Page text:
Supreme Court of Nigeria on Friday January 18th, 2008 ruled that the immunity clause on a sitting governor and his deputy is illegal and in question when the person occupying the office has electoral matter to answer.
The Supreme Court judgement seems to be inline with the yesterday Federal High Court judgement presided over by Justice Inyang Ekwo that sacked Ebonyi State Governor, David Umahi and his Deputy, Eric Kelechi Igwe following their defection from PDP to APC.
The Supreme Court judgement was held and former Governor of Rivers State, Celestine Omehia was sacked and Rotimi Ameachi, the current Minister of Transportation who never participated in the election was asked to replace him.
The Supreme Court judgement under the lordship of Justices; Aloysius Iyorgyer Katsina-Alu, Dahiru Musdapher, George Adesola Oguntade, Mahmud Mohammed, Walter Samuel Nkanu Onnoghen, Ibrahim Tanko Muhammad, and Pius Olayiwola Aderemi in a case brought before it by Rotimi Ameachi against INEC and Rivers State Governor, Celestine Omehia ruled that election results or the ballots casted belong to the political party.
“To hold that section 308 can be invoked in a matter relating to the eligibility for a political office where the tenure of such office has been set out in the Constitution will translate into denying to a plaintiff his right of access to the court.
“It is only in a case where a deferment of plaintiff’s right of action is not likely to destroy this Resin the suit that section 308 can be invoked.
“In this case, to ask Amaechi to wait till the end of Omehia’s tenure of office as Governor before pursuing his suit is to destroy forever his right of action”, Supreme Court rules.
The Supreme Court also ruled that section 308 of the Nigeria constitution that grants immunity to sitting governor, deputy governor, president and vice president can only be invoke in a case of ordinary civil proceedings and criminal proceedings but never on election related matters.
The Supreme Court judgement reads thus:
Let me at this stage respond to the issues raised by Omehia and PDP in their cross-appeals.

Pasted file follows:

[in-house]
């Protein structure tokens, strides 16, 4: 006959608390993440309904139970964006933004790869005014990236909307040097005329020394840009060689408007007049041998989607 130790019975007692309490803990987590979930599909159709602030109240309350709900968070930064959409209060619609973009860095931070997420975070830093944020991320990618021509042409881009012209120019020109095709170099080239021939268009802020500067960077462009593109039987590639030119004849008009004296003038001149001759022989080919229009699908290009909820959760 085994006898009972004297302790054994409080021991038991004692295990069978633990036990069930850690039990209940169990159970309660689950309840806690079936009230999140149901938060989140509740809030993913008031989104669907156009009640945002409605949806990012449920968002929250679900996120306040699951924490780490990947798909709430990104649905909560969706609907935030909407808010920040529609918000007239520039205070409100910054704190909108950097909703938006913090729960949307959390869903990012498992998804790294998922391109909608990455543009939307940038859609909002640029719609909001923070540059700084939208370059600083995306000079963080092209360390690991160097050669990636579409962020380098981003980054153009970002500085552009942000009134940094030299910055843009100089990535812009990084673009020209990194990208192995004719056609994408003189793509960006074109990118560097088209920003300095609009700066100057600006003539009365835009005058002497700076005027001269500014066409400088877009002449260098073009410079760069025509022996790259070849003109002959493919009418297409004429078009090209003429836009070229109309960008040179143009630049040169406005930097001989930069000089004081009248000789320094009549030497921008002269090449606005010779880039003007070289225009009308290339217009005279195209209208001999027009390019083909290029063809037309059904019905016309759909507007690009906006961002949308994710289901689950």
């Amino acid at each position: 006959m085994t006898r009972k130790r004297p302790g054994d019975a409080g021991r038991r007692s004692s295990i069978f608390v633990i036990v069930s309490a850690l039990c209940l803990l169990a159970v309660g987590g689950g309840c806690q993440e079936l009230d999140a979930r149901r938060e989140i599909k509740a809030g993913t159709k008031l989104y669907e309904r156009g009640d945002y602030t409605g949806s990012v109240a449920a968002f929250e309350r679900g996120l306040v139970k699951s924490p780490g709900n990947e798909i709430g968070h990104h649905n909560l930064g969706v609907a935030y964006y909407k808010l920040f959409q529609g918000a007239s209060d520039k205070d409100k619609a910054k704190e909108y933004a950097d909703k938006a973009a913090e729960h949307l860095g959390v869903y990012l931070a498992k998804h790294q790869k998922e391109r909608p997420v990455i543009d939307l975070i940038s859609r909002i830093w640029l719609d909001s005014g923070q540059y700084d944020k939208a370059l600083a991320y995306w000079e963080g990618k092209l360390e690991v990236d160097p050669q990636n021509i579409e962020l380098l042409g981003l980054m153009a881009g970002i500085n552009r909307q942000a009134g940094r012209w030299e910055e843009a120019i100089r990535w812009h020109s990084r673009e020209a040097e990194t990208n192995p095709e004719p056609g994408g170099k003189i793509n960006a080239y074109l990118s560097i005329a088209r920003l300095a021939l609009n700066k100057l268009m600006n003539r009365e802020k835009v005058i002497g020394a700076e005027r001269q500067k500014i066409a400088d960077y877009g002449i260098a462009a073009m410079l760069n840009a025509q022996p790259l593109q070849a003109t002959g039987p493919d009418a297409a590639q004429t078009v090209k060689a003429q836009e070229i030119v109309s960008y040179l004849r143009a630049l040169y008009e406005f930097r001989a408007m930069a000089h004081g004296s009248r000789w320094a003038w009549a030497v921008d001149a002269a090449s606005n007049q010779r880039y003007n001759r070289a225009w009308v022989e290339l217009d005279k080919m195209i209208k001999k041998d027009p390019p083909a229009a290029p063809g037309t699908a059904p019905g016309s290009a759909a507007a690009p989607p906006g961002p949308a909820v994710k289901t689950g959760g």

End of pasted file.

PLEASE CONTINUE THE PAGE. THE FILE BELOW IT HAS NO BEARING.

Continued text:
It was contended that by virtue of section 308 of the 1999 Constitution, Amaechi’s Suit against Omehia should abate and be discontinued following the swearing-in of Omehia as Governor of Rivers State.
In reacting to the application brought before it concerning Omehia on the question of immunity based on section 308, the court below said:
“The cases cited by the learned senior counsel for the 2nd Respondent are easily distinguishable from the case in hand.
For the case of Attorney-General of the Federation v. Alhaji Atiku Abubakar & 1 Or.affects a criminal proceeding, Global Communications v. Donald Dukeaffects a civil proceeding in which the governor sued another person and the court held that immunity granted by Section 308 does not include his ability to sue other people.
Umannah v. Attah which affects an election matter is not on all fours with this case in hand.
I hold that the provision of section 308 is only applicable to ordinary civil proceedings and criminal proceedings and not in election related matters.
In this case the subject-matter queries the foundation of his appointment as governor.
If the governor is said to be immune under Section 308 of the 1999 Constitution, the resultant effect is that once a person is declared and sworn in as governor-elect that ends the matter and no one can complain or take any legal action even if the person conducted gross election malpractices.